38. 39. Presidential Directive HSPD-7 <ul><li>Calls for an Integrated National Plan for Critical Infrastructure and Key Resources Protection within 1 year (December 17, 2004) </li></ul><ul><ul><li>State and local governments are to be consulted during this process, as are other federal agencies and the private sector </li></ul></ul><ul><ul><li>The plan should include: </li></ul></ul><ul><ul><ul><li>goals, objectives, milestones and key initiatives; </li></ul></ul></ul><ul><ul><ul><li>a strategy to identify, prioritize and coordinate the protection of critical infrastructure and key resources; </li></ul></ul></ul><ul><ul><ul><li>a summary of the specific activities that will be necessary to define and prioritize, reduce the vulnerability of, and coordinate the protection of critical infrastructure and key resources; and </li></ul></ul></ul><ul><ul><ul><li>a summary of initiatives for sharing critical infrastructure and key resources information, and for providing critical infrastructure and key resources threat warning data, to state and local governments and the private sector </li></ul></ul></ul>
    39. 40. Presidential Directive HSPD-8 National Preparedness <ul><li>Creation of a National Domestic All -Hazard Preparedness Goal </li></ul><ul><li>This will be the &quot;Primary Mechanism&quot; for the delivery of Federal Preparedness Assistance awards to States, predicated on adoption of Statewide </li></ul><ul><li>Comprehensive All-Hazards Preparedness Strategies </li></ul><ul><li>Allocations to be based upon assessments of population, critical </li></ul><ul><li>infrastructure and other significant risk factors </li></ul><ul><li>Federal preparedness will support State and local entities efforts including planning, training, exercises, interoperability and equipment acquisition </li></ul><ul><li>On-going development and adoption of appropriate first responder equipment standards that support nationwide interoperability and other capabilities consistent with the National Preparedness Goal, including the safety and </li></ul><ul><li>health of first responders </li></ul>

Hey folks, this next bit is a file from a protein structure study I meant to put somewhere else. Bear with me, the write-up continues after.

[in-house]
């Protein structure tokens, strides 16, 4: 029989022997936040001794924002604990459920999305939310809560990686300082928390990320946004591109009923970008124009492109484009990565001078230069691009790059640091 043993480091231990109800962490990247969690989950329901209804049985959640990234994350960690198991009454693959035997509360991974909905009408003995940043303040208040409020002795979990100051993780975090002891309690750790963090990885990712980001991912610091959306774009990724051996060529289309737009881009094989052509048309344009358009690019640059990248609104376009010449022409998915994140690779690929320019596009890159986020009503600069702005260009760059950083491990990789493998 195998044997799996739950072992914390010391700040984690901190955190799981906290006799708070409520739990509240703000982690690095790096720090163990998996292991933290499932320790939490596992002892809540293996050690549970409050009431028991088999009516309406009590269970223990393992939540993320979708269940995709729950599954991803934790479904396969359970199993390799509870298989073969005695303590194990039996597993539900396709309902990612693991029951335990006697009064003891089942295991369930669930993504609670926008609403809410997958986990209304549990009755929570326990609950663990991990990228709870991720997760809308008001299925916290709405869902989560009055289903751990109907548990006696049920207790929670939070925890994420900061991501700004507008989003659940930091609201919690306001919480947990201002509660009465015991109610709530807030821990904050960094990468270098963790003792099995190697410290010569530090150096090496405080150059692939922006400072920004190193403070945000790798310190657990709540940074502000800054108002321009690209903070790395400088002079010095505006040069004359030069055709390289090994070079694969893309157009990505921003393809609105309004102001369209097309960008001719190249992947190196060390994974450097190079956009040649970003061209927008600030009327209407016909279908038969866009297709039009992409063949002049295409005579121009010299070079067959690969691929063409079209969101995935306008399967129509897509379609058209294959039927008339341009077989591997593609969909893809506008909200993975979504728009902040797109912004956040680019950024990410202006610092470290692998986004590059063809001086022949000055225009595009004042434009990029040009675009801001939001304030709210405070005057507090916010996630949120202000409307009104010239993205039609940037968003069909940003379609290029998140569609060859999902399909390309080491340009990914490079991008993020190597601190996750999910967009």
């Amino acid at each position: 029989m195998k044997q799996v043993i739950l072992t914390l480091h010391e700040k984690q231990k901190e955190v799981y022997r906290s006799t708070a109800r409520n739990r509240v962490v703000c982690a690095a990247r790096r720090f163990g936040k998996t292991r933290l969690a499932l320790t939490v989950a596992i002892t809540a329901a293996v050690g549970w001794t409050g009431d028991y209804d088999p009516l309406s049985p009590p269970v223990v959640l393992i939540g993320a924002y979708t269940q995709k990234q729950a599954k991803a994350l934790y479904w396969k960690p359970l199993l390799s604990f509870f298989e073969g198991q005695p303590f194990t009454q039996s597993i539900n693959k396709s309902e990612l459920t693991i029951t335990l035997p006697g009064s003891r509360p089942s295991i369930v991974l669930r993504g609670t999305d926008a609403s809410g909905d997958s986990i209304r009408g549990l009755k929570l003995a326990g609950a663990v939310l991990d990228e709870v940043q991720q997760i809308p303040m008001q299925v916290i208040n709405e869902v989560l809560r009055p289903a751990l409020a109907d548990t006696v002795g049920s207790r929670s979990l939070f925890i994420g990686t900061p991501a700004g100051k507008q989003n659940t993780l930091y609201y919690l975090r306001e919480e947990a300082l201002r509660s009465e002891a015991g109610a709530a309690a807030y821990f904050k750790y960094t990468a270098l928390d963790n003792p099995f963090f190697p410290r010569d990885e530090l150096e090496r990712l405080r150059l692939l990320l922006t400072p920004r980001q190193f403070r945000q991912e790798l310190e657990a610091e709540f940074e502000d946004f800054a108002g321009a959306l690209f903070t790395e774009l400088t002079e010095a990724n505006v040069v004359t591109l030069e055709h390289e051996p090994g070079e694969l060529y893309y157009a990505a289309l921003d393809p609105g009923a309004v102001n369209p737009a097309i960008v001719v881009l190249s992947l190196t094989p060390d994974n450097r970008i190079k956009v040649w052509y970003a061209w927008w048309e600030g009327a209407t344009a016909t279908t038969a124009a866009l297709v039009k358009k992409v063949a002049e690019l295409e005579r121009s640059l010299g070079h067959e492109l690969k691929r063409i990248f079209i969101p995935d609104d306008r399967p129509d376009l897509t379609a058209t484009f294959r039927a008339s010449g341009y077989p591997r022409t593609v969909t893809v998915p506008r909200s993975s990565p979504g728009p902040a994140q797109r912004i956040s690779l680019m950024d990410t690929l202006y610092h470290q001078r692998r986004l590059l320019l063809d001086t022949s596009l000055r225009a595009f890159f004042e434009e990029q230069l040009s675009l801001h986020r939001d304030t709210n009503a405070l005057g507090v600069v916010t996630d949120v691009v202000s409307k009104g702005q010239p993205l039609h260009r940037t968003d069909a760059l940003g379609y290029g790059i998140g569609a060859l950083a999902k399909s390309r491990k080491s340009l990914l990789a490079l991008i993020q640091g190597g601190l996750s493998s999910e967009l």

40. 41. Proposed Homeland Security Bills Eliminate Formula Grants <ul><li>HR 3266 – The Faster & Smarter Funding For First Responders Act (Rep Cox R-CA) </li></ul><ul><li>HR 3158 – Preparing America To Respond Effectively Act (Rep Turner </li></ul><ul><li>D-TX) </li></ul><ul><li>Both Bills focus on restructuring the new grant programs within DHS- </li></ul><ul><li>ODP </li></ul><ul><li>Current formula process guarantees each state & US territory receives a portion of the funds </li></ul><ul><li>Establishment of grants based on threat & vulnerability assessments, </li></ul><ul><li>and criteria such as the presence of critical infrastructure, key assets or national icons, population and other factors </li></ul><ul><li>Both bills would not affect traditional law enforcement, fire, rescue, emergency preparedness programs existing before 9/11 </li></ul><ul><li>S 1245 – allows localities to receive direct funding from the DHS and requires a single office for processing all HSD grant applications </li></ul>
    41. 42. ODP Homeland Security Grant Program (HSGP) <ul><li>Integrates Three Programs In A Single Application </li></ul><ul><li>State Homeland Security Program </li></ul><ul><ul><li>(SHSP) </li></ul></ul><ul><ul><li>1.7 Billion </li></ul></ul><ul><li>Law Enforcement Terrorism Prevention Program </li></ul><ul><ul><li>(LETPP) </li></ul></ul><ul><ul><li>500 Million </li></ul></ul><ul><li>Citizen Corps Program </li></ul><ul><ul><li>(CCP) </li></ul></ul><ul><ul><li>35 Million </li></ul></ul>